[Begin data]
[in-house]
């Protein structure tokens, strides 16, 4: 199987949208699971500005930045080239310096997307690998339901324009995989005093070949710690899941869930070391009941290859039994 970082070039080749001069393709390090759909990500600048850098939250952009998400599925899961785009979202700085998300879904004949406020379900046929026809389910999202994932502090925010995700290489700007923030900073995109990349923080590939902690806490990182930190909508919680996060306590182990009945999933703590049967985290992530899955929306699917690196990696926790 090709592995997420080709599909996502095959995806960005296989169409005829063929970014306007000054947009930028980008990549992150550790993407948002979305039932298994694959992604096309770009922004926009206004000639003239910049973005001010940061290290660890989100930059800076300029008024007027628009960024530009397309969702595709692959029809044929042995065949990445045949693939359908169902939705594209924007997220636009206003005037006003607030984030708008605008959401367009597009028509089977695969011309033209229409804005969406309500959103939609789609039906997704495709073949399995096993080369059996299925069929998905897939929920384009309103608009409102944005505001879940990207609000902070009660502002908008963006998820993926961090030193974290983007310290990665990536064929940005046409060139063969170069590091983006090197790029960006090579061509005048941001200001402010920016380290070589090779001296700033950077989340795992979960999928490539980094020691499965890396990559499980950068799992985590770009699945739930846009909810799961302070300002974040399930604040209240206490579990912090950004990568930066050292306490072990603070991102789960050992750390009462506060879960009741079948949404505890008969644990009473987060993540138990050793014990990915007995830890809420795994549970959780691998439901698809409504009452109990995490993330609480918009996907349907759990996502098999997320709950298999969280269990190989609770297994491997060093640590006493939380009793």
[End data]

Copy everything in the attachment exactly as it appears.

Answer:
[in-house]
């Protein structure tokens, strides 16, 4: 199987949208699971500005930045080239310096997307690998339901324009995989005093070949710690899941869930070391009941290859039994 970082070039080749001069393709390090759909990500600048850098939250952009998400599925899961785009979202700085998300879904004949406020379900046929026809389910999202994932502090925010995700290489700007923030900073995109990349923080590939902690806490990182930190909508919680996060306590182990009945999933703590049967985290992530899955929306699917690196990696926790 090709592995997420080709599909996502095959995806960005296989169409005829063929970014306007000054947009930028980008990549992150550790993407948002979305039932298994694959992604096309770009922004926009206004000639003239910049973005001010940061290290660890989100930059800076300029008024007027628009960024530009397309969702595709692959029809044929042995065949990445045949693939359908169902939705594209924007997220636009206003005037006003607030984030708008605008959401367009597009028509089977695969011309033209229409804005969406309500959103939609789609039906997704495709073949399995096993080369059996299925069929998905897939929920384009309103608009409102944005505001879940990207609000902070009660502002908008963006998820993926961090030193974290983007310290990665990536064929940005046409060139063969170069590091983006090197790029960006090579061509005048941001200001402010920016380290070589090779001296700033950077989340795992979960999928490539980094020691499965890396990559499980950068799992985590770009699945739930846009909810799961302070300002974040399930604040209240206490579990912090950004990568930066050292306490072990603070991102789960050992750390009462506060879960009741079948949404505890008969644990009473987060993540138990050793014990990915007995830890809420795994549970959780691998439901698809409504009452109990995490993330609480918009996907349907759990996502098999997320709950298999969280269990190989609770297994491997060093640590006493939380009793």